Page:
Meta's Oversight Board extends its scope to Threads

Meta's external advisory group, its Oversight Board, announced today that it is expanding its scope to Threads along with Facebook and Instagram to scrutinize Meta's content moderation decisions.

This means if users on Threads are unsatisfied with Meta's decision on issues like content or account takedown, they can appeal to the Oversight Board.

"The Board’s expansion to Threads builds on our foundation of helping Meta solve the most difficult questions around content moderation. Having independent accountability early on for a new app such as Threads is vitally important," Oversight Board co-chair Helle Thorning-Schmidt said in a statement.

In 2018, Mark Zuckerberg formally talked about having an independent oversight board for the first time. In January 2020, Facebook proposed the board's bylaws and announced the first set of members in May. In October 2020, the board said that it would start reviewing cases. In 2021, the observatory body expanded its scope to review Meta's decision to keep certain content up.

The Oversight Board has ruled on some important cases over the years. The most notable ruling was criticizing Facebook for "indefinitely" banning former President Donald Trump. While it agreed that Trump broke the platform's rules, the board said that the guidelines don't have specifications for an indefinite ban.

Earlier this year, the board called on Meta to reform its "incoherent" rules about fake videos.

Content moderation on Threads

Since Threads launched in July last year, users have questioned its moderation practices multiple times. In October, The Washington Post reported that the platform has been blocking terms like "Covid" and "vaccines" along with “gore,” “nude,” “sex” and “porn.” The same month, Instagram head Adam Mosseri mentioned that this ban was temporary. However, the company hasn't lifted the ban as of today.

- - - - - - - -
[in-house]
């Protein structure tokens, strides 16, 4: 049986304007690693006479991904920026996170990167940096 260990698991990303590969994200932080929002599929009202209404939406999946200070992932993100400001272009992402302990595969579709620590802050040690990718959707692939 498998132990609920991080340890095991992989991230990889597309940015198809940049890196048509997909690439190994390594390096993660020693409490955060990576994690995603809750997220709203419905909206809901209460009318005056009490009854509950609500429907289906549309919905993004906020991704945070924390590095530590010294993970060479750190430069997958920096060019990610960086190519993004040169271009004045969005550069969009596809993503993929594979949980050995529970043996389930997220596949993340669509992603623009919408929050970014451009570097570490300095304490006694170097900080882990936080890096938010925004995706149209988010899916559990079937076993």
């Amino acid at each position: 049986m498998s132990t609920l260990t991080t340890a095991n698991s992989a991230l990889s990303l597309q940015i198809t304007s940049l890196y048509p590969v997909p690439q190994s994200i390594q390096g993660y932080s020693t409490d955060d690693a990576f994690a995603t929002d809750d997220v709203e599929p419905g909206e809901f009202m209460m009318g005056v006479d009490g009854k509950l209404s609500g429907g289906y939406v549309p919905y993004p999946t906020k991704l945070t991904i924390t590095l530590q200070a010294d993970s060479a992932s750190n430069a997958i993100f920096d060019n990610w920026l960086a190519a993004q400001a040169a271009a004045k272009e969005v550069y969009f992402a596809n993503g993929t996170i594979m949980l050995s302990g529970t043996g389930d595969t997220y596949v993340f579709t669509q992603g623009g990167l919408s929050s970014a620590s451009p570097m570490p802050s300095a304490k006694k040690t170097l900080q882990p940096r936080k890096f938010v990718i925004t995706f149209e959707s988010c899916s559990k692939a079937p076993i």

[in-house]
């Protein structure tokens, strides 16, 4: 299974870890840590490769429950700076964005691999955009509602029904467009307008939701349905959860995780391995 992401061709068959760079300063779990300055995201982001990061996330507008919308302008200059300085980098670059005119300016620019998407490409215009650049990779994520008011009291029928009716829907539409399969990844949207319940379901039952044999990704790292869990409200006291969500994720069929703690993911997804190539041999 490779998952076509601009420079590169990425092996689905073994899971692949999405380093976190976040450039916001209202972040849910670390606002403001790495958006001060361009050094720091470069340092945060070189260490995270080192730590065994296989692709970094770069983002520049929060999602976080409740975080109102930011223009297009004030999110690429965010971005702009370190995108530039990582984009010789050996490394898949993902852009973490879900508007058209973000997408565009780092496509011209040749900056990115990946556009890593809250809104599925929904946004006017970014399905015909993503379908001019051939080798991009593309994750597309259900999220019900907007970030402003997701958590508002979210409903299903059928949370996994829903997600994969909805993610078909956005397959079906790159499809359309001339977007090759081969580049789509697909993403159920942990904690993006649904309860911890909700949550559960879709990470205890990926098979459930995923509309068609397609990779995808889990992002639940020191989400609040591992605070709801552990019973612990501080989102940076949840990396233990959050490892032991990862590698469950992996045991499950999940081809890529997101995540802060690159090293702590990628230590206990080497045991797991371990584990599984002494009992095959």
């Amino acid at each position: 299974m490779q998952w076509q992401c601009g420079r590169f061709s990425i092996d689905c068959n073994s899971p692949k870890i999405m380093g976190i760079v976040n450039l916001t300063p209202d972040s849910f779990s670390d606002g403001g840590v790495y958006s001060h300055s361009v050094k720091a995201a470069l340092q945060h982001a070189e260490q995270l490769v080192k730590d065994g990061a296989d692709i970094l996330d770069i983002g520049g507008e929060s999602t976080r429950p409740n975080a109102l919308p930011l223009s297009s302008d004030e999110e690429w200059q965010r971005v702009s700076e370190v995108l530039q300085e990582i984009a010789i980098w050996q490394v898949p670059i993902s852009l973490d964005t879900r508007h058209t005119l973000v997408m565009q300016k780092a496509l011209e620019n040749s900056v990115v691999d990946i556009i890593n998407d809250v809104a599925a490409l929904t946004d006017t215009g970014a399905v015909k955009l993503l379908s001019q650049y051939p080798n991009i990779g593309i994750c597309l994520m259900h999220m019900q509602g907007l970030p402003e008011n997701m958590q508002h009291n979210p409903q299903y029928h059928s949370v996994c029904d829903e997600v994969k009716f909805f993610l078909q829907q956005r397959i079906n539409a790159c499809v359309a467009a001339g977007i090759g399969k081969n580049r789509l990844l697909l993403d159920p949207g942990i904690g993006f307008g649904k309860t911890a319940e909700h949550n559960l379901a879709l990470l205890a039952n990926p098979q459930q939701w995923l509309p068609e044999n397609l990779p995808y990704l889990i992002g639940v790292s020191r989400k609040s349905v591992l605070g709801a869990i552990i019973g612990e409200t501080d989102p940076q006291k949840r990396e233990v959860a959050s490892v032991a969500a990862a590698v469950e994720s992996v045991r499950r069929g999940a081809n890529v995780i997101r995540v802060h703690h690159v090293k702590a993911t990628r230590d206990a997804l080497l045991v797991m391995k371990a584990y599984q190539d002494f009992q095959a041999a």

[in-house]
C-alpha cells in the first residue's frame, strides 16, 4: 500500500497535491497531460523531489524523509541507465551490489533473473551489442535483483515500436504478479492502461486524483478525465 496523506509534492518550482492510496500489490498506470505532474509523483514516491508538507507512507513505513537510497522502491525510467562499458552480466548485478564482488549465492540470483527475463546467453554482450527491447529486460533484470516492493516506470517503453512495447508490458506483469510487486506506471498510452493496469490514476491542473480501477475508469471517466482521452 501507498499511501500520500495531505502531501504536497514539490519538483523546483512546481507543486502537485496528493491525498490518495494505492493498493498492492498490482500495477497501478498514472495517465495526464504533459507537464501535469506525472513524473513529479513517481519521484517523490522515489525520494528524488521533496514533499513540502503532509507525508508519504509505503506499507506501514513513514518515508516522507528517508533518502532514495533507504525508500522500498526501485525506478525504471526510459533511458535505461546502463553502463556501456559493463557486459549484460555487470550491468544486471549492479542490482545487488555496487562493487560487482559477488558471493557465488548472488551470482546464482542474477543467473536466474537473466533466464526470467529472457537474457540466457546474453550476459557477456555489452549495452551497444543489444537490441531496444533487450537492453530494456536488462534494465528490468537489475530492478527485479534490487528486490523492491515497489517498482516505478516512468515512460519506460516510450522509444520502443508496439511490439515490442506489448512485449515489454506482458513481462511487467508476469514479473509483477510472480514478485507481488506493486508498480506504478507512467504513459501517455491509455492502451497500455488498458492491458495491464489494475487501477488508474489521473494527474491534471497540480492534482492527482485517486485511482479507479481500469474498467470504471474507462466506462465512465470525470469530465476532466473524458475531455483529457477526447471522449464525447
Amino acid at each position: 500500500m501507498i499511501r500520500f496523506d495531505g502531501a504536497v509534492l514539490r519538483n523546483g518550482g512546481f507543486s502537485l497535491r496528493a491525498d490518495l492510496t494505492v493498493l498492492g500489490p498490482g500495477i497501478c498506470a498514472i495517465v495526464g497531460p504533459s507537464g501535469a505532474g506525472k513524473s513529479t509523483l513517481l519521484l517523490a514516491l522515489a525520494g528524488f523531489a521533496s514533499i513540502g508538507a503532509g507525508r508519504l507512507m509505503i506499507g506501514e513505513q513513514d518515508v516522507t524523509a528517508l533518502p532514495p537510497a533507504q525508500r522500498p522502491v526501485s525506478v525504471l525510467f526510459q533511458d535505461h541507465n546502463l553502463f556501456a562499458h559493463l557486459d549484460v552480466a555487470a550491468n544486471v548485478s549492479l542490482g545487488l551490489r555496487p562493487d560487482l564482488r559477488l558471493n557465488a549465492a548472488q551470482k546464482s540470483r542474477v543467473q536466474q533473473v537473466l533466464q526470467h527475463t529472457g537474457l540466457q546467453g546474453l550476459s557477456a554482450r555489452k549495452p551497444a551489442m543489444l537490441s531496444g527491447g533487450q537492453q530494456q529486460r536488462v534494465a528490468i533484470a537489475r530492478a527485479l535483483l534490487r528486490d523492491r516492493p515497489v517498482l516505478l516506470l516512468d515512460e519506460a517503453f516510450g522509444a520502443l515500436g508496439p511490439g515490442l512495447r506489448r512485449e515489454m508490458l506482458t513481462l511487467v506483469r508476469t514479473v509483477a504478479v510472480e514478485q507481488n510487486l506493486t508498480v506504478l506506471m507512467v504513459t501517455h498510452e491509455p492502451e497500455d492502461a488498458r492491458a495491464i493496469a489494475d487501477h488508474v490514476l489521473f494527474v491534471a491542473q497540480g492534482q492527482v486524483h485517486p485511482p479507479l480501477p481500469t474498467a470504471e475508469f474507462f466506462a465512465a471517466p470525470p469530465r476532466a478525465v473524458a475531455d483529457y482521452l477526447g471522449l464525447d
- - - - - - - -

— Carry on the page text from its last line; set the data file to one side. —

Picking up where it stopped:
Earlier this month, Threads said that it is running a fact-checking program, and users were seeing labels on some of the posts. However, the company clarified that it is because it matches existing fact checks on Meta's other properties to posts on Threads. Last year, Meta said it intended to introduce a separate fact-check program for Threads, but the company hasn't finalized what fact-checkers will be part of.

Mosseri has been adamant about the decision to not recommend political content and "amplify news" on the platform. However, the social network's newly rolled out trending topics function could feature political content as long as it doesn't break company policy, Meta said last week.

Oversight Board co-chair Catalina Botero Marino pointed out that with polls coming up in countries like the U.S. and India this year, advances in AI and conflicts across the world, content moderation has become harder.

“With conflicts raging in Europe, the Middle East and elsewhere, billions of people heading to the polls in global elections and growing abuse towards marginalized groups online, there is no time to lose. Advances in artificial intelligence can make content moderation even more challenging," Marino said.

"The Board is dedicated to finding concrete solutions that protect freedom of expression while reducing harm, and we look forward to setting standards that will improve the online experience for millions of Threads users."

The process of the oversight board

The Oversight Board hasn't changed its process for appealing Meta's decisions on Threads. A user has to appeal to Meta first, and within 15 days of receiving a verdict, they should appeal to the board if they are unhappy with the social platform's judgment.

The board can take up to 90 days to review the decision from the date of appeal. In the past, the board and Meta have been criticized for the slowness of their responses. However, the organization hasn't changed any processes for Threads at the moment.

Notably, the board can issue both recommendations and decisions. While recommendations are not binding, Meta is obliged to follow the board's rulings.